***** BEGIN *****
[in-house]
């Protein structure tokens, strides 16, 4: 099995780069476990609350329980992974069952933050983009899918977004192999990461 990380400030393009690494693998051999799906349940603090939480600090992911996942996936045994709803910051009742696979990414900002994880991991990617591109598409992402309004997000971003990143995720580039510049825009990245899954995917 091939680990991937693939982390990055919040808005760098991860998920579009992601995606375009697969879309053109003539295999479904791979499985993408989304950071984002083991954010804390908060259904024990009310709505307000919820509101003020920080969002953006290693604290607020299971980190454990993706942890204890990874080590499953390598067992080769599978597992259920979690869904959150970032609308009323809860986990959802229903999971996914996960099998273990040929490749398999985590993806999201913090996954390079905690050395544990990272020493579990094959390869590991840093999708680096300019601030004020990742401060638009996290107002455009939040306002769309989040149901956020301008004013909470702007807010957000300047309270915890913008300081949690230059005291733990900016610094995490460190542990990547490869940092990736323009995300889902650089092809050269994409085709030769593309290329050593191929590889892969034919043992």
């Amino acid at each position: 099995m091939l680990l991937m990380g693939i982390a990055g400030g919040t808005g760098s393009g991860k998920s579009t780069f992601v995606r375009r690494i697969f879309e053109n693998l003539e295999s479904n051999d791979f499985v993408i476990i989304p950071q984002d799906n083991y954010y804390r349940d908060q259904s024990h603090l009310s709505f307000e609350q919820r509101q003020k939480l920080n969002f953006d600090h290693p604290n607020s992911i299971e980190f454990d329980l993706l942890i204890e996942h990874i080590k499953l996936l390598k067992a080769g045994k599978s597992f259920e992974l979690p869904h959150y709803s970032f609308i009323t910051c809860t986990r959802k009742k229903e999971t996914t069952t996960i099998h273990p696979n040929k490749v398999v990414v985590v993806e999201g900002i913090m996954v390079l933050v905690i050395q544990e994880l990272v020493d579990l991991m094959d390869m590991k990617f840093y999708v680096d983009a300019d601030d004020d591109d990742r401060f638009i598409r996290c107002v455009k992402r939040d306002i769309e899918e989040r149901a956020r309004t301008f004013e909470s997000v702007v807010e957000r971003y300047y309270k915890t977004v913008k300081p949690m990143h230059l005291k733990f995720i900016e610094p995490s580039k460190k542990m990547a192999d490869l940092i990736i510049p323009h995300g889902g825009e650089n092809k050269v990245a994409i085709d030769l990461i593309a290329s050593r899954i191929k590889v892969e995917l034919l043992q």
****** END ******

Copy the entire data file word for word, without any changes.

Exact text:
[in-house]
């Protein structure tokens, strides 16, 4: 099995780069476990609350329980992974069952933050983009899918977004192999990461 990380400030393009690494693998051999799906349940603090939480600090992911996942996936045994709803910051009742696979990414900002994880991991990617591109598409992402309004997000971003990143995720580039510049825009990245899954995917 091939680990991937693939982390990055919040808005760098991860998920579009992601995606375009697969879309053109003539295999479904791979499985993408989304950071984002083991954010804390908060259904024990009310709505307000919820509101003020920080969002953006290693604290607020299971980190454990993706942890204890990874080590499953390598067992080769599978597992259920979690869904959150970032609308009323809860986990959802229903999971996914996960099998273990040929490749398999985590993806999201913090996954390079905690050395544990990272020493579990094959390869590991840093999708680096300019601030004020990742401060638009996290107002455009939040306002769309989040149901956020301008004013909470702007807010957000300047309270915890913008300081949690230059005291733990900016610094995490460190542990990547490869940092990736323009995300889902650089092809050269994409085709030769593309290329050593191929590889892969034919043992």
């Amino acid at each position: 099995m091939l680990l991937m990380g693939i982390a990055g400030g919040t808005g760098s393009g991860k998920s579009t780069f992601v995606r375009r690494i697969f879309e053109n693998l003539e295999s479904n051999d791979f499985v993408i476990i989304p950071q984002d799906n083991y954010y804390r349940d908060q259904s024990h603090l009310s709505f307000e609350q919820r509101q003020k939480l920080n969002f953006d600090h290693p604290n607020s992911i299971e980190f454990d329980l993706l942890i204890e996942h990874i080590k499953l996936l390598k067992a080769g045994k599978s597992f259920e992974l979690p869904h959150y709803s970032f609308i009323t910051c809860t986990r959802k009742k229903e999971t996914t069952t996960i099998h273990p696979n040929k490749v398999v990414v985590v993806e999201g900002i913090m996954v390079l933050v905690i050395q544990e994880l990272v020493d579990l991991m094959d390869m590991k990617f840093y999708v680096d983009a300019d601030d004020d591109d990742r401060f638009i598409r996290c107002v455009k992402r939040d306002i769309e899918e989040r149901a956020r309004t301008f004013e909470s997000v702007v807010e957000r971003y300047y309270k915890t977004v913008k300081p949690m990143h230059l005291k733990f995720i900016e610094p995490s580039k460190k542990m990547a192999d490869l940092i990736i510049p323009h995300g889902g825009e650089n092809k050269v990245a994409i085709d030769l990461i593309a290329s050593r899954i191929k590889v892969e995917l034919l043992q």